Together with Sochanski I walk past quarter B-31 to the Ratuszowy-park, the meeting point for Nowa Huta’s retired. Three men are sitting on a bench. ‘Ask them if they worked in the plant,’ I say to Sochanski. When Sochanski tells them that I am a journalist, two of the old men rise and go.
The third, Zygmunt (81), is prepared to talk. His nose and mouth twist in a strange way. ‘He thinks it’s due to chemicals he breathed in when he worked at the plant,’ Sochanski explains.
Zygmunt tells us he was set to work in Germany during the war. After liberation he returned to Poland penniless. Together with thousands of others he was sent to Nowa Huta in 1948. He had to dig ditches and lay bricks. When the town was finished he found a job in the plant. He had to put small metal objects into boxes.
Zygmunt got married to a woman who also worked in the plant. They moved into an apartment in one of the residential blocks. Inside, the apartments were all furnished identically, with goods that could be obtained from a central warehouse.
The architects placed the residential blocks in such a way that there was always a view to another block. ‘This way everybody could keep an eye on everybody,’ Zygmunt says. He didn’t plan to stay long in Nowa Huta. ‘I wanted to save some money and buy a cottage in the country.’ But there was not much to save, because the wages were low. In order to make more money you had to become a member of the People’s Party, the only way to get promotion. Zygmunt didn’t want that.
He had two children, a son and a daughter. Every month he put aside some money for their studies later on. When his son turned eighteen, Zygmunt wanted to forward his savings to the university of Krakow. ‘They told us he wouldn’t be accepted, because I was not a member of the Party.’ His son became an electrician, his daughter a cook. Both still live in Nowa Huta, now each in their own flats.
Last year Zygmunts wife died, leaving him behind in the apartment. If the weather is nice, he goes to the park. If the weather is bad, he repairs radios and TV’s for other retired plant workers, who, like himself, have to make ends meet with less than two hundred euro a month.

the master plan of Nowa Huta

Sochanski and I go to B-2, the quarter where the female student had been dragged out of the bus. Earlier I was told by the local historian Maciej Miezian, that block 21 in B-2 is the oldest residential block of Nowa Huta. After searching for a while we find number 21, a rectangular complex with a brown-grey facade made of shotcrete.
‘Let’s ring the doorbell,’ I say. ‘I’m afraid,’ Sochanski says. The central front door opens and a man with a pram appears. Hesitating, Sochanski addresses the man. ‘I don’t know anything about it,’ the man says. He shouts something into the stairwell and his mother-in-law comes down.
The mother-in-law’s hair is dyed red with a grey outgrow. ‘This is certainly not the oldest block,’ she says. ‘Maciej Miezian told me,’ I say. ‘Maciej Miezian talks nonsense.’ She recounts that he is regularly found standing in front of number 21 with his tour groups. ‘He knows that the oldest block is in A-0. But he finds it too far to walk.’
In 1946 the mother-in-law was born in a small village in Silesia. The communist authorities sent her family in 1949 to Nowa Huta. Her father had to bake bricks. ‘Horrible,’ says Sochanski. ‘Not at all,’ the mother-in-law says. ‘We received a house for free and a job for life.’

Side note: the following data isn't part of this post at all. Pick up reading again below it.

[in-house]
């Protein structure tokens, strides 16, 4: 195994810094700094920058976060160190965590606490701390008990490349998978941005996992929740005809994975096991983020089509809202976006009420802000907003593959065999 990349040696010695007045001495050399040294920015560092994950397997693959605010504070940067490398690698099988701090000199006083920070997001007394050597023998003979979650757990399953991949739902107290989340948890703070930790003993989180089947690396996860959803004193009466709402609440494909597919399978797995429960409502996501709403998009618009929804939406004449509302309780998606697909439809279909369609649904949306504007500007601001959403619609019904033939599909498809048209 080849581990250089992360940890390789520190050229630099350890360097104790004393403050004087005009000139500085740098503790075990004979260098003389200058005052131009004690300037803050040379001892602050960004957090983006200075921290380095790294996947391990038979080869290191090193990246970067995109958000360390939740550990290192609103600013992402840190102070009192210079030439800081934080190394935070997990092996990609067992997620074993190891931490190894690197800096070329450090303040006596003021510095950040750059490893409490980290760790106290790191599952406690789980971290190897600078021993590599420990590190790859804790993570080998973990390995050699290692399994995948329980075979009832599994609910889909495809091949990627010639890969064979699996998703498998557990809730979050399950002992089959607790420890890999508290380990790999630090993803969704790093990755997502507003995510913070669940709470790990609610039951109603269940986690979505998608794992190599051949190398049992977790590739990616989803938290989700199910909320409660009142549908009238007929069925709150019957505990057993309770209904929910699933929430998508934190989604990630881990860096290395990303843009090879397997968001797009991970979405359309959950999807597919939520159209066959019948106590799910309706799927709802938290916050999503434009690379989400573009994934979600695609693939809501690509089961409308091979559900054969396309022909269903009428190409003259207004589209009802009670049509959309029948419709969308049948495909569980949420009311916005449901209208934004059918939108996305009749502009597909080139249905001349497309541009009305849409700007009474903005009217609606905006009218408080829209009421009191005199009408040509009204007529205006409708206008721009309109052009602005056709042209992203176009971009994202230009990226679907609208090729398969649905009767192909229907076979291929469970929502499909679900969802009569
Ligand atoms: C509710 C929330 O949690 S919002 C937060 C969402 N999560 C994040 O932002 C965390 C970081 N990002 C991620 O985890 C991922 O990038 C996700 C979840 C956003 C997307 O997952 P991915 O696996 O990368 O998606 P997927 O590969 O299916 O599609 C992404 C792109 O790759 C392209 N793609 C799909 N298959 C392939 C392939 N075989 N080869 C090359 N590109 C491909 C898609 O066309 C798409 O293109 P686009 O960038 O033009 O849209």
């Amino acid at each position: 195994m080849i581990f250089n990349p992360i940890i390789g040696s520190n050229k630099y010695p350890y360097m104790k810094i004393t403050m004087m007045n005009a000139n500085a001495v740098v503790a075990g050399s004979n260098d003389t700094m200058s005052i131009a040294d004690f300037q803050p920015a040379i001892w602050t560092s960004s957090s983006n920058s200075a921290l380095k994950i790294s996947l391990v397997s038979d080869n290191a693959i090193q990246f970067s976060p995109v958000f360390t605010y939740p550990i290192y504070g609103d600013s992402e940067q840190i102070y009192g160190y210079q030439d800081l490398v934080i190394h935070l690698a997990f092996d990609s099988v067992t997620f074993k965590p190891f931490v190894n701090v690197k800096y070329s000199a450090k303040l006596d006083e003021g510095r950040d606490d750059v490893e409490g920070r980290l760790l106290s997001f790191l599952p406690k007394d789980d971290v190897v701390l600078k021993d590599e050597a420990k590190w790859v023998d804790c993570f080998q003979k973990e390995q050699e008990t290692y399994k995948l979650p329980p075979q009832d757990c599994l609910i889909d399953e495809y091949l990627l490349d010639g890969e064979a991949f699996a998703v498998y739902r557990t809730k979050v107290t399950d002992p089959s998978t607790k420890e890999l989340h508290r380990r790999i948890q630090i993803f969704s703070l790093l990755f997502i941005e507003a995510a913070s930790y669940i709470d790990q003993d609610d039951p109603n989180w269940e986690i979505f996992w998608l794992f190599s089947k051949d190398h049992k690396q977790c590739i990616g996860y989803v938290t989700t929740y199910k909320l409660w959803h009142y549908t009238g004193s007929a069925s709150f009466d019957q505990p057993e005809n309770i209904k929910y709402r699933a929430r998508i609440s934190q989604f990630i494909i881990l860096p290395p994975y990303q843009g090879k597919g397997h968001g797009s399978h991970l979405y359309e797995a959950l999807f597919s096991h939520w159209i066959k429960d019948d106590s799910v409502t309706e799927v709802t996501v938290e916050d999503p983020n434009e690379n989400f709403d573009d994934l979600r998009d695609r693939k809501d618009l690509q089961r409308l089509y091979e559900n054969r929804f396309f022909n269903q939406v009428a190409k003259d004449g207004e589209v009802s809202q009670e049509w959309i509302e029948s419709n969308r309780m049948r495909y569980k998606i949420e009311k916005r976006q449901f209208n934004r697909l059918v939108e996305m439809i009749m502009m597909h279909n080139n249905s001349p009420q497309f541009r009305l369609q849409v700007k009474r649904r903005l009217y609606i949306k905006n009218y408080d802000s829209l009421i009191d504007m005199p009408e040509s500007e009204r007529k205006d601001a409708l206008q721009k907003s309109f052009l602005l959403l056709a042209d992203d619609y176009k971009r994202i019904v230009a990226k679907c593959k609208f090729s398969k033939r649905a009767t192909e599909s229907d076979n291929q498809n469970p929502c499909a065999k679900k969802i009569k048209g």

Back in those days, life in Nowa Huta was ideal. ‘It was reigned by order and discipline, everybody knew his place.’
‘Ask her if she was a member of the communist party,’ I say to Sochanski. ‘Are you mad?’ Sochanski says. I have to insist a long time before he asks. The mother-in-law nods.
Her husband held a leading position in the plant. They lived in the prominent quarter number C-32, exclusively inhabited by party members. After the free elections in August 1989, they lost their privileged position and were forced to move to the small flat in block 21. ‘Nowa Huta is impoverished, it is ruled by scoundrels.’
By the end of the 1960s, the citizens of Nowa Huta wished to build a church. But the communists were against religion and didn’t allow them. The people built a wooden cross and held open-air services. The military police intervened violently.
In the seventies, confidence in the authorities further declined. The permanent layer of thick smoke laid over the city by the 125 chimneys of the steel plant, they asserted, was not poisonous. But citizens died young of strange diseases, and many mutated babies were born.
By the start of the eighties, the steel labourers of Nowa Huta massively joined the actions of Lech Walęsa’s illegal trade union Solidarity, which originated and spread from the city of Gdańsk. They organised protest marches from the plant to the city’s central square. Again, the riot police intervened with violence, and people were killed.
Nowhere in Poland the labourers fought against the communist regime as fearless as in Nowa Huta, the city that had to become an example for the rest of the country. The socialist-realistic residential blocks were ideal fortresses from where the rioters launched surprise attacks at the police.
After the 1989 revolution there were plans to destroy Nowa Huta completely. When eventually this didn’t happen, everybody who could afford it started leaving the city, which embodied an unhappy era. Low educated, unemployed and retired people stayed behind. Of the forty thousand labourers the plant employed in its heyday, four thousand remained.

The sun is setting when we ring the bell of Zdzisław Kepa’s apartment. I hear his voice through the intercom. At first, Kepa says he doesn’t know me. Then he tells us he has another appointment. Eventually he says he will come out with his dog after one hour.

Café Stylowa
photo: Hans van der Meer